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Few topics have sparked more debate among housing market watchers than mortgage principal reduction. Its proponents tout debt forgiveness as one of the surest ways to counteract the housing slump. Its critics label it a handout that would cost taxpayers and spur further defaults.
The arguments for and against are only going to get hotter. In 2010, principal reduction was included in just 11 percent of those mortgage modifications without government guarantees. But by the fourth quarter of 2011, the number had jumped to 40 percent, according to a report by mortgage research firm Amherst Securities Group. And it's likely to rise still further: The "robo-signing" settlement reached in February requires the country's five major mortgage servicers to perform at least $10 billion in write-downs, mostly on loans that they own, to atone for illegal foreclosures.
Now principal reduction is nipping at the heels of Fannie Mae and Freddie Mac. Many consumer advocates and policymakers are calling for the twin mortgage guarantors to adopt the loss-mitigation tactic, but so far the mortgage giants' conservator, the Federal Housing Finance Agency, has resisted.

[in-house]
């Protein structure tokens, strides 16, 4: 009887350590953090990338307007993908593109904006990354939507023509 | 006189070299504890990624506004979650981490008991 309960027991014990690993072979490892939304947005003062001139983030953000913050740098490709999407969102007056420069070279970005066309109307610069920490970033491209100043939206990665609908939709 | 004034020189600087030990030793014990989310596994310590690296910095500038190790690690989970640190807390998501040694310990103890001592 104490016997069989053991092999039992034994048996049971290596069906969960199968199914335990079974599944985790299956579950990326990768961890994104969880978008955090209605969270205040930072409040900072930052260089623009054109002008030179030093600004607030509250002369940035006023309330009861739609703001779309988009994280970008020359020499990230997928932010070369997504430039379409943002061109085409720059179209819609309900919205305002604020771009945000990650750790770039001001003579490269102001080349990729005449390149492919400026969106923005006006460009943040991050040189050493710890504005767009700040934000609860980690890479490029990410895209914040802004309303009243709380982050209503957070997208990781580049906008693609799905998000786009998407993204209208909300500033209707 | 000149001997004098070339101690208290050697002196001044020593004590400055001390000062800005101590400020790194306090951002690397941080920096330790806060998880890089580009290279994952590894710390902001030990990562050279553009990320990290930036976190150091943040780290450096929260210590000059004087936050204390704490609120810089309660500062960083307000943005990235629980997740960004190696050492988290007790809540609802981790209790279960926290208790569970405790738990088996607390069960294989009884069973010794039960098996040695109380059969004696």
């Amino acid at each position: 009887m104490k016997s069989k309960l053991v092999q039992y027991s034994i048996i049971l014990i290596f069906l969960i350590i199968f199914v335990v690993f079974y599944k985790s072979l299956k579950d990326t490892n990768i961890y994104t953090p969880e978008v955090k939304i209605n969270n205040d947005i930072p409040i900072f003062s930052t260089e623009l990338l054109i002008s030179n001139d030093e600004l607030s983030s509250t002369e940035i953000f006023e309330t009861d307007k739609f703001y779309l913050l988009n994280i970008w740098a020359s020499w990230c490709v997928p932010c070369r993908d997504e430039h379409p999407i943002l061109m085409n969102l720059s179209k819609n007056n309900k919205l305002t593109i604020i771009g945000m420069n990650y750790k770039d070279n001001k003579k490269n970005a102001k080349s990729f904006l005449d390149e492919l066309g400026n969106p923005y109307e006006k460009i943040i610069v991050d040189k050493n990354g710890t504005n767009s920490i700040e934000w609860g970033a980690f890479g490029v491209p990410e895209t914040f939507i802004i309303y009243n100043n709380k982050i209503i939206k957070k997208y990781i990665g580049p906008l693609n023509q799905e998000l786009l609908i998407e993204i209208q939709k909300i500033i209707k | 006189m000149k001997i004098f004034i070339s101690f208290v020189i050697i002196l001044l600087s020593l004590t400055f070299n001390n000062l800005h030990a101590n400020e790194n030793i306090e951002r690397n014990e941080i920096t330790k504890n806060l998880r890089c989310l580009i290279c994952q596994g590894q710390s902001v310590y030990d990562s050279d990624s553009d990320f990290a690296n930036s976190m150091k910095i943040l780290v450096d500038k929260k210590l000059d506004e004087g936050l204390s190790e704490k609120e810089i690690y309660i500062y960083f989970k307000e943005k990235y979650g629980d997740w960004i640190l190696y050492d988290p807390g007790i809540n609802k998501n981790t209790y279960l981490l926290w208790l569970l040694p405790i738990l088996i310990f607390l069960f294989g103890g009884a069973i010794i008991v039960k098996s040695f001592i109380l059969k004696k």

All forms of mortgage modification, not just principal reduction, carry some of the same risk, but critics say that principal reduction offers more of an incentive for a homeowner to strategically default. Calabria points out that principal reduction, unlike a break on an interest rate, offers a lasting reward in the form of increased home equity.
And, he added, debt forgiveness also puts a homeowner closer to having a home value that exceeds his or her loan, which makes it much easier for a borrower to sell.
The question of whether lenders should reduce principal on some distressed mortgages grows even more fraught in the case of write-downs performed under government-sponsored programs like the Home Affordable Modification Program.
Taxpayers fund HAMP, which subsidizes modifications on distressed mortgages. So when a lender performs a HAMP modification, taxpayers are footing some of the bill.